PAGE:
Oregon law defines "product liability civil action" as:
a civil action brought against a manufacturer, distributor, seller or lessor of a product for damages for personal injury, death or property damage arising out of:
(1) Any design, inspection, testing, manufacturing or other defect in a product ...
Or.Rev.Stat. § 30.900.
Accordingly, a number of federal courts have determined that "the Oregon legislature intended to include all products-related claims within the breadth of its products liability statute." Bancorp Leasing & Fin. Corp. v. Augusta Aviation Corp., 813 F.2d 272, 277 (9th Cir. 1987) (affirming the dismissal of claims against the manufacturers of a helicopter based on theories of strict liability, *959 negligence, and breach of warranty, as barred by Oregon's two-year product liability statute of limitations). See also Philpott v. A.H. Robins Co., Inc., 710 F.2d 1422 (9th Cir.1983) (affirming the dismissal of product liability claims based on theories of negligence, strict liability, breach of warranty, fraudulent misrepresentations, and wanton and willful misconduct, as barred by Oregon's product liability statute of limitations).
Although Utah's Product Liability Act does not define "product liability," the Act refers broadly to "a product liability action against a product manufacturer, wholesaler or retailer" and creates a rebuttable presumption regarding defects, which applies in "any action for damages for personal injury, death, or property damage allegedly caused by a defect in a product." Utah Code Ann. § 78-15-4 & -6. This language suggests that the Utah legislature likewise intended that all claims against a manufacturer, based on a defective product, be subject to § 78-15-3, regardless of the theory alleged.
B. When the plaintiff discovered her harm and its cause
Section 78-15-3 explicitly incorporates a discovery rule; a products liability claim accrues when the claimant "discovered, or in the exercise of due diligence should have discovered, both the harm and its cause." The Utah Court of Appeals explained that "cause" in this context does not necessarily equate with the traumatic event but refers to the "`cause in fact,' i.e., the design defect that caused the harm." Aragon v. Clover Club Foods Co., 857 P.2d 250, 253 (Utah App.1993).
In Aragon, the court observed that § 78-15-3 is "identical in all material respects" to a Washington statute of limitations, Wash. Rev.Code § 7.72.060(3). Id. at 253. Thus, the court followed a case interpreting the Washington statute, North Coast Air Servs., Ltd. v. Grumman Corp., 111 Wash. 2d 315, 759 P.2d 405 (1988).
North Coast was a suit against the manufacturer of an airplane for injuries and death occasioned by a crash. Investigating authorities at first attributed the crash to pilot error, but nearly ten years later, the plaintiffs found evidence of a defective elevator linkage. The United States District Court for Western Washington certified the question whether the limitation in § 7.72.060(3) "begin[s] to run as soon as an injury occurs in which a product is involved, or is it a question of fact to determine when `in the exercise of due diligence' the product's relationship to the injury should have been discovered." 759 P.2d at 405.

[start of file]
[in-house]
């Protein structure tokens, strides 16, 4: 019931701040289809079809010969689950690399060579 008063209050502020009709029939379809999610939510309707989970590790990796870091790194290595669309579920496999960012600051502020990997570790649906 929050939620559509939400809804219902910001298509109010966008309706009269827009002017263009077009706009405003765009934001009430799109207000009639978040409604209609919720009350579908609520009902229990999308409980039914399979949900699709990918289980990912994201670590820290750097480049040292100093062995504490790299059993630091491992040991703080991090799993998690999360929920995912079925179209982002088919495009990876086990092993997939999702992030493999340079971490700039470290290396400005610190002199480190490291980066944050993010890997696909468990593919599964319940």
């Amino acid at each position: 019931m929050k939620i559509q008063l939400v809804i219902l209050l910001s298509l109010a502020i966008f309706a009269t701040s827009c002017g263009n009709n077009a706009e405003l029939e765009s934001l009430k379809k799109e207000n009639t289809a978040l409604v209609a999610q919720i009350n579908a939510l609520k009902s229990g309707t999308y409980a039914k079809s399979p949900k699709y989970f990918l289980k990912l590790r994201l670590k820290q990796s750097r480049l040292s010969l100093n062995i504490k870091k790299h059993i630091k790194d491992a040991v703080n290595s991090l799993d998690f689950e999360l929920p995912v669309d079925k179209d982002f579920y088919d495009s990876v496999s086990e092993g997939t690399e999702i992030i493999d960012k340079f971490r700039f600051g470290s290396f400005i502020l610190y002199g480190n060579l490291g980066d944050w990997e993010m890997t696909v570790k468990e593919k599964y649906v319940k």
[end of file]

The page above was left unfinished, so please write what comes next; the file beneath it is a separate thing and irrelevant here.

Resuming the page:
The Washington Supreme Court looked to the legislative history of the statute of limitations and found that the task force which developed the statute thought it would "extend the limitation period beyond the time of harm in situations where the claimant would have no reason to know about the harm or the causal connection to a defective product (e.g., the case of long-term pharmaceutical harms)." 759 P.2d at 410-11 (emphasis added). The Court concluded that the question whether plaintiffs in due diligence should have discovered the cause of the harm was an unresolved question of fact, because:
On this record, there are no facts which causally connected the product to the harm. Plaintiff had no more reason to believe that there was any defect in the aircraft than to believe or disbelieve the accuracy of the official investigation that the cause of the harm was pilot error and not the result of mechanical defect.
Id. 759 P.2d at 411. See also Bridgewaters v. Toro Co., 819 F. Supp. 1002 (D.Utah 1993) (the question whether the purchaser of a lawnmower discovered or should have discovered a defect in the lawnmower, and that the defect was the legal cause of an injury to her eye, was a material issue of fact which precluded summary judgment).